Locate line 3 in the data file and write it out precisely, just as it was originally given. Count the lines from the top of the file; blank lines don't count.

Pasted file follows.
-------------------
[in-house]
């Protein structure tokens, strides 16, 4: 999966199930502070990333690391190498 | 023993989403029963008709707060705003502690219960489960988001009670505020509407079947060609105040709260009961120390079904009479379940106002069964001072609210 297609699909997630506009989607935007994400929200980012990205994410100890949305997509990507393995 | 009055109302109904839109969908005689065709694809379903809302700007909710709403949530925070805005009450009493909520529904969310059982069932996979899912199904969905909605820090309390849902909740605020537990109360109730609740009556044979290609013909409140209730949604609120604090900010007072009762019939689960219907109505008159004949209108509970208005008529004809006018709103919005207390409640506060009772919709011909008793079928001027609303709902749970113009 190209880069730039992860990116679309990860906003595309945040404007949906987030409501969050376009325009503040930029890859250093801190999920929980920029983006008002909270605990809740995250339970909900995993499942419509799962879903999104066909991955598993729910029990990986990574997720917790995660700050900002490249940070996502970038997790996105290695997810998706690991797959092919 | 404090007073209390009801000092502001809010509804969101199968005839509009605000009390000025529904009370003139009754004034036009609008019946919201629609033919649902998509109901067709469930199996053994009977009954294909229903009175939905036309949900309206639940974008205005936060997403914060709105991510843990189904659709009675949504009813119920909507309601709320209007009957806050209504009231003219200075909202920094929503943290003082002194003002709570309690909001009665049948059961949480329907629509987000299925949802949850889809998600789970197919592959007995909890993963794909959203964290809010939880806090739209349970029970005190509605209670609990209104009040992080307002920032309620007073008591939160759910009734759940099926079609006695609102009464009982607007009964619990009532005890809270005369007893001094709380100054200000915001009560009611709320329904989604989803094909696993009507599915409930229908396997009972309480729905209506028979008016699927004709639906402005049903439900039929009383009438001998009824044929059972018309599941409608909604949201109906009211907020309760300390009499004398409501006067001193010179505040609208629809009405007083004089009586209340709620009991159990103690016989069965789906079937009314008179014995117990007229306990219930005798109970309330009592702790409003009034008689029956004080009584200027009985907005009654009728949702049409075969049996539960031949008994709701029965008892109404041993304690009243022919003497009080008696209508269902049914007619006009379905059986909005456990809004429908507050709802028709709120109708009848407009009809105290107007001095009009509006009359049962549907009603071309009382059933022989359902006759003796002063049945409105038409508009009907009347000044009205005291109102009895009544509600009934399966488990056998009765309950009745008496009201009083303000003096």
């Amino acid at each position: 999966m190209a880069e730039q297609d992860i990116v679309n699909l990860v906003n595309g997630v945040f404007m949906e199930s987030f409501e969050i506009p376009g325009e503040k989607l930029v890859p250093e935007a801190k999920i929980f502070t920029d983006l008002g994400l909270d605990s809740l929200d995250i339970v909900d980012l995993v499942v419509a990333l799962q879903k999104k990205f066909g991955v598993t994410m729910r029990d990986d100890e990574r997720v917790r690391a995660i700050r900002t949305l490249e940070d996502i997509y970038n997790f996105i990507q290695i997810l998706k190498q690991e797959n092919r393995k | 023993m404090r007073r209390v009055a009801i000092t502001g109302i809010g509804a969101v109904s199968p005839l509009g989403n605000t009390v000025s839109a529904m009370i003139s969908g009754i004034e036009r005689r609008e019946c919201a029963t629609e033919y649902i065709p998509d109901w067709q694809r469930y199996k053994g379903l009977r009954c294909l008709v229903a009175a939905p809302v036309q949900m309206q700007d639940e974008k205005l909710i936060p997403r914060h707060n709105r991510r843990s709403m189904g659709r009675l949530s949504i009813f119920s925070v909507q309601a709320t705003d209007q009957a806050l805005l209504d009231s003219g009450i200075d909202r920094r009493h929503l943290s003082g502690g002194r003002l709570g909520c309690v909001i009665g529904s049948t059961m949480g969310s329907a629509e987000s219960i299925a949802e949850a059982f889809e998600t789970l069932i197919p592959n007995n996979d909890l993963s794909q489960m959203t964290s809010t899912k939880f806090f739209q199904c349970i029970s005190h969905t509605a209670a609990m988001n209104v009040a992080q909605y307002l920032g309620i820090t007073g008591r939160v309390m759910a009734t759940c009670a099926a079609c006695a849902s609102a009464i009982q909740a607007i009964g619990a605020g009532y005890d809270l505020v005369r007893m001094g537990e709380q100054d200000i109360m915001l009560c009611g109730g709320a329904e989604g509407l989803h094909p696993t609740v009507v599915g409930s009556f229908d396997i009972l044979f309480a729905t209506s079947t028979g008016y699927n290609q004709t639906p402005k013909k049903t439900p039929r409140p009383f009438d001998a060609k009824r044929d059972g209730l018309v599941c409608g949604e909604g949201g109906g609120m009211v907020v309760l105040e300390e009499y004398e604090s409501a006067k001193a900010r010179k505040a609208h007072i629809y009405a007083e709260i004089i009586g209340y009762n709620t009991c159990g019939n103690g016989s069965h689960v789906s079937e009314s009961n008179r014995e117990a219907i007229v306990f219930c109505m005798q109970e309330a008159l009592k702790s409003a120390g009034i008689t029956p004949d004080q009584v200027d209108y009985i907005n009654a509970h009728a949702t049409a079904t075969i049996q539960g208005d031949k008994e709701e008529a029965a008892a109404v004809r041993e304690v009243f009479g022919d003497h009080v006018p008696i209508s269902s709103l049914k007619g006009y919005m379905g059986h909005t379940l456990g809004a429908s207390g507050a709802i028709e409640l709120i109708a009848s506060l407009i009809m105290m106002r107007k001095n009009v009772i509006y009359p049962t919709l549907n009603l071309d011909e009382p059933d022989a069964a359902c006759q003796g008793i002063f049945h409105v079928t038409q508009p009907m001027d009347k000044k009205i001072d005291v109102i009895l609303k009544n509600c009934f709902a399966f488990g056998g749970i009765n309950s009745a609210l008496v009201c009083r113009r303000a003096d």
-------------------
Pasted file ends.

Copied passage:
């Amino acid at each position: 999966m190209a880069e730039q297609d992860i990116v679309n699909l990860v906003n595309g997630v945040f404007m949906e199930s987030f409501e969050i506009p376009g325009e503040k989607l930029v890859p250093e935007a801190k999920i929980f502070t920029d983006l008002g994400l909270d605990s809740l929200d995250i339970v909900d980012l995993v499942v419509a990333l799962q879903k999104k990205f066909g991955v598993t994410m729910r029990d990986d100890e990574r997720v917790r690391a995660i700050r900002t949305l490249e940070d996502i997509y970038n997790f996105i990507q290695i997810l998706k190498q690991e797959n092919r393995k | 023993m404090r007073r209390v009055a009801i000092t502001g109302i809010g509804a969101v109904s199968p005839l509009g989403n605000t009390v000025s839109a529904m009370i003139s969908g009754i004034e036009r005689r609008e019946c919201a029963t629609e033919y649902i065709p998509d109901w067709q694809r469930y199996k053994g379903l009977r009954c294909l008709v229903a009175a939905p809302v036309q949900m309206q700007d639940e974008k205005l909710i936060p997403r914060h707060n709105r991510r843990s709403m189904g659709r009675l949530s949504i009813f119920s925070v909507q309601a709320t705003d209007q009957a806050l805005l209504d009231s003219g009450i200075d909202r920094r009493h929503l943290s003082g502690g002194r003002l709570g909520c309690v909001i009665g529904s049948t059961m949480g969310s329907a629509e987000s219960i299925a949802e949850a059982f889809e998600t789970l069932i197919p592959n007995n996979d909890l993963s794909q489960m959203t964290s809010t899912k939880f806090f739209q199904c349970i029970s005190h969905t509605a209670a609990m988001n209104v009040a992080q909605y307002l920032g309620i820090t007073g008591r939160v309390m759910a009734t759940c009670a099926a079609c006695a849902s609102a009464i009982q909740a607007i009964g619990a605020g009532y005890d809270l505020v005369r007893m001094g537990e709380q100054d200000i109360m915001l009560c009611g109730g709320a329904e989604g509407l989803h094909p696993t609740v009507v599915g409930s009556f229908d396997i009972l044979f309480a729905t209506s079947t028979g008016y699927n290609q004709t639906p402005k013909k049903t439900p039929r409140p009383f009438d001998a060609k009824r044929d059972g209730l018309v599941c409608g949604e909604g949201g109906g609120m009211v907020v309760l105040e300390e009499y004398e604090s409501a006067k001193a900010r010179k505040a609208h007072i629809y009405a007083e709260i004089i009586g209340y009762n709620t009991c159990g019939n103690g016989s069965h689960v789906s079937e009314s009961n008179r014995e117990a219907i007229v306990f219930c109505m005798q109970e309330a008159l009592k702790s409003a120390g009034i008689t029956p004949d004080q009584v200027d209108y009985i907005n009654a509970h009728a949702t049409a079904t075969i049996q539960g208005d031949k008994e709701e008529a029965a008892a109404v004809r041993e304690v009243f009479g022919d003497h009080v006018p008696i209508s269902s709103l049914k007619g006009y919005m379905g059986h909005t379940l456990g809004a429908s207390g507050a709802i028709e409640l709120i109708a009848s506060l407009i009809m105290m106002r107007k001095n009009v009772i509006y009359p049962t919709l549907n009603l071309d011909e009382p059933d022989a069964a359902c006759q003796g008793i002063f049945h409105v079928t038409q508009p009907m001027d009347k000044k009205i001072d005291v109102i009895l609303k009544n509600c009934f709902a399966f488990g056998g749970i009765n309950s009745a609210l008496v009201c009083r113009r303000a003096d």